Interpretation of the Jazz Language
Clark Terry’s System of Circular Breathing for Woodwind and Brass Instruments
TerryTunes, anthology of 60 original compositions (1st ed., 1972; 2nd ed. w/doodle-tonguing chapter, 2009)
Ellington, Duke. “Clark Terry,” chapter in Music is My Mistress (Garden City, NY: Doubleday, 1973): 229-230.
“Clark Terry – Jazz Ambassador: C.T.’s Diary” [cover portrait] Jazz Journal International 31 (May 6, 1978): 7-8.
Beach, Doug. “Clark Terry and the St. Louis Trumpet Sound,” Instrumentalist 45 (April 1991): 8-12.
Bernotas, Bob. “Clark Terry,” Jazz Player 1 (October–November 1994): 12-19.
LaBarbera, John. “Clark Terry: More Than ‘Mumbles’,” ITG Journal [International Trumpet Guild] 19, No. 2 (1994): 36-41.
Blumenthal, Bob. “Reflections on a Brilliant Career” [reprint of Jazz Times 25, No. 8], Jazz Educators Journal 29, No. 4 (1997): 30-33, 36-37.
Morgenstern, Dan. “Clark Terry” in Living With Jazz: A Reader (New York: Pantheon, 2004): 196-201. [Reprint of Down Beat 34 (June 1, 1967): 16-18.
Owens, Thomas. “Trumpeters: Clark Terry” in Bebop: The Music and the Players (New York: Oxford, 1995): 111-113.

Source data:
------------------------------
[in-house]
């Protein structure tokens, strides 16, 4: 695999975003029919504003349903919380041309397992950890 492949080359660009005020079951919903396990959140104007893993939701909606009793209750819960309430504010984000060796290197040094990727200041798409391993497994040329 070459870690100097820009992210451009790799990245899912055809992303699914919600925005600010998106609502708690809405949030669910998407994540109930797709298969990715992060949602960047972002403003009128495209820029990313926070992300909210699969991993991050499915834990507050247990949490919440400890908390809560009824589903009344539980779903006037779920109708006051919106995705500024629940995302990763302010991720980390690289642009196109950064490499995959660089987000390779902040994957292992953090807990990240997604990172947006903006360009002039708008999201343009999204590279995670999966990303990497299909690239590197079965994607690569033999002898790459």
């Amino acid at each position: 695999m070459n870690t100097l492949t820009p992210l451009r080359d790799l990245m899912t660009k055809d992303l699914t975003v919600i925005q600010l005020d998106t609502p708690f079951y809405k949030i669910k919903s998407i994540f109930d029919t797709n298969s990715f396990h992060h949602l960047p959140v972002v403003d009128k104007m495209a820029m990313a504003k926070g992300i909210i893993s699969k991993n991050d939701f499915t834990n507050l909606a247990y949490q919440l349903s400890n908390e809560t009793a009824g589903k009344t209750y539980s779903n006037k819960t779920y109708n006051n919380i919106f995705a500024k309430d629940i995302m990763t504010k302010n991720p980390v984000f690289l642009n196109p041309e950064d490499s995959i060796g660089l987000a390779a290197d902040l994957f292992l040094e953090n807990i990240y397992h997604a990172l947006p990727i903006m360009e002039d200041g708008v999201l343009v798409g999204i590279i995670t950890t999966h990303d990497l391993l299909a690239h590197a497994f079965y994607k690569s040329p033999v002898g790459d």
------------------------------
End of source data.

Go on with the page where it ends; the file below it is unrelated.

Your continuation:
“Jazz for the Record”[Clark Terry Archive at William Paterson University], New York Times (December 11, 2004).
“Clark: The Autobiography of Clark Terry” (University of California Press: 2011) — with Clark Terry.

Ulrich Vormehr
Frankfurt, Germany

Hans Torbijn
Sint Paulus Mulo Vlissingen

Chris Grove
Works at Keyboards-Eddie Money

Narada Michael Walden
President at Tarpan Studios

Joseph Timmons
Journalist/Editor at Xombiewoof Magazine

Jon Paris
New York, New York

One of my favorite drummers and super cool cats

– Jackie Williams on the drums at Local 802 annual Holiday party with Junior Mance (not shown) and Hide Tanaka – Jon Hammond

Junior Mance throwin’ it down on the piano! at our annual Holiday Party Local 802 Musicians Union